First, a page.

Thankfully the answers seemed fairly obvious.
Step 4 Encounter the obstacle
The answer may have been obvious but the journey was far from easy.
It became immediately apparent that the business had developed what I called its very own ‘yes but’ culture. It didn’t matter where I went or who I spoke with I noticed that whenever I or anyone else for that matter proposed a solution, idea or opportunity someone killed it stone dead in an instant with the fatal words ‘yes but’.
Yes But… we’ve tried that and it didn’t work.
Yes But…that would never work here.
Yes But… that may work in the North West but you’re in the South East.
My job was to save the business and I was failing miserably all because of two words ‘yes but’.
Step 5 Overcome the obstacle
I was left with no choice I had to disrupt the status quo and I had to do it quickly.
I invited all 600 staff to the local theatre where I presented them with a compelling vision and strategy for the business whilst making our current position perfectly clear.
I explained the seriousness of the ‘yes but’ culture I had witnessed and how it was crippling the operation.
I handed each member of staff in the auditorium a white rubber stress ball which on one side had the words ‘YES BUT’ printed on it in big black bold letters with a striking red cross through the middle of the words. On the other side of the ball were the words ‘YES AND’.
I asked everyone to promise me that they would each take their balls back to work with them and keep them with them at all times. I asked that whenever they overheard anyone regardless of status or position use those deadly words ‘yes but’ that they take their ball out of their pocket, handbag or desk and to throw it at the offending ‘yes butter’ as hard as they possibly could.
Step 6 Resolve the story
For 3 months there were balls flying everywhere.
Ironically, there was even a moment in a management meeting in my very own office where I incredibly ‘yes butted’ an idea from our human resources manager and deservedly became the victim of 7 high velocity stress balls from my own management team. Even I had been sucked into the debilitating ‘yes but’ culture myself and had to pay the price.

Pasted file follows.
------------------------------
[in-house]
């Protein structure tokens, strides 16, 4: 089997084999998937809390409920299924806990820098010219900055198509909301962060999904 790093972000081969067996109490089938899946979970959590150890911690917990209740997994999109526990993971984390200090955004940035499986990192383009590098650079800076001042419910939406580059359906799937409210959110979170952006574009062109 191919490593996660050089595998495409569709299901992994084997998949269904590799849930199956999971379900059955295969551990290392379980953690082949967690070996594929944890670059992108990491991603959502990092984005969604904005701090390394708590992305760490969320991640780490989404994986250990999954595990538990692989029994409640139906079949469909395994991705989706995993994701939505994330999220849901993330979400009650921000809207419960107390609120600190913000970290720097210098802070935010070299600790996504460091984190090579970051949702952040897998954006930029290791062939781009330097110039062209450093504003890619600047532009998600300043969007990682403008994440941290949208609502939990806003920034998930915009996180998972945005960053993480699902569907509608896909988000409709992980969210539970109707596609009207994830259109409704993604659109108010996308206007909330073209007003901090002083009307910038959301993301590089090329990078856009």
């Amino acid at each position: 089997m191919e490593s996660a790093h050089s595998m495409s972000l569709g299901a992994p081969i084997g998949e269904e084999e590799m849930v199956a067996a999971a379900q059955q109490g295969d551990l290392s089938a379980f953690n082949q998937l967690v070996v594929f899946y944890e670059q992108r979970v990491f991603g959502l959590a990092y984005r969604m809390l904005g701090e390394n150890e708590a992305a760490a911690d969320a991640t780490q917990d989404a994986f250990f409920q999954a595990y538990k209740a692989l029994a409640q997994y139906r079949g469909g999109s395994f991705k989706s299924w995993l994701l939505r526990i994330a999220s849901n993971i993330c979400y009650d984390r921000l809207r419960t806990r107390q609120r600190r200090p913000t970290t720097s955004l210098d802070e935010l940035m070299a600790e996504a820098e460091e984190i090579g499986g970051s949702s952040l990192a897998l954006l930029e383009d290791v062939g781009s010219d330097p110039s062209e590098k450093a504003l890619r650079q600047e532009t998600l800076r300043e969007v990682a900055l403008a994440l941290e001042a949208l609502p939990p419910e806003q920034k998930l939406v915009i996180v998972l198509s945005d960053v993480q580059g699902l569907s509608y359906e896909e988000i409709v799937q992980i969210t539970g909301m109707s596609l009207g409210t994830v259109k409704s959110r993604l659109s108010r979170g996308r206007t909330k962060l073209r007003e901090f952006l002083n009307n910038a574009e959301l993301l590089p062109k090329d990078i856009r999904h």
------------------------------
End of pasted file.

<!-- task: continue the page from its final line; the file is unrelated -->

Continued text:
It would only happen the once though, I knew I would never make the same mistake again.
After 3 months the deadly flying balls gradually began to subside and within 12 months we not only saw a complete turnaround in performance but were in the top 3 high performing regional operations in the country.
Step 7 Make the point
As the new leader I thought my job would be relatively easy in that all I had to do was to focus on the solutions, find them and implement them. I was wrong, the solutions were already there; everybody knew them and they had always been there. What the business needed wasn’t more solutions but a pattern interrupt, something that would challenge the status quo and unleash the potential in the business that had been stifled for so long.
There had been two simple words holding our business back and once we got people to literally see, feel and understand that everything changed, and I mean everything.
Step 8 Ask “The Question”
How about you?
Has anything like this ever happened to you?
Have you ever been caught up in the status quo?
Are there two words or a habitual sentence holding you back?
Is there a pattern that needs to be interrupted or something in your culture that needs to change?
Step 9 Repeat the point
As leaders we are often focused heavily on results and solutions and that’s great. It’s a key part of what we are paid to do although when things aren’t going our way we need to focus on the patterns and find the words or behaviours that are really holding us back.
We then just need the creativity and courage to help our team change the pattern.
We all have powerful stories to tell that can really help us to connect with our audience and lead them to feel something that will inspire the change we want to see.
Stories are everywhere and as we demonstrate in our presentation skills courses we can use them through these 9 steps to illustrate a point about:
……………..You fill in the blank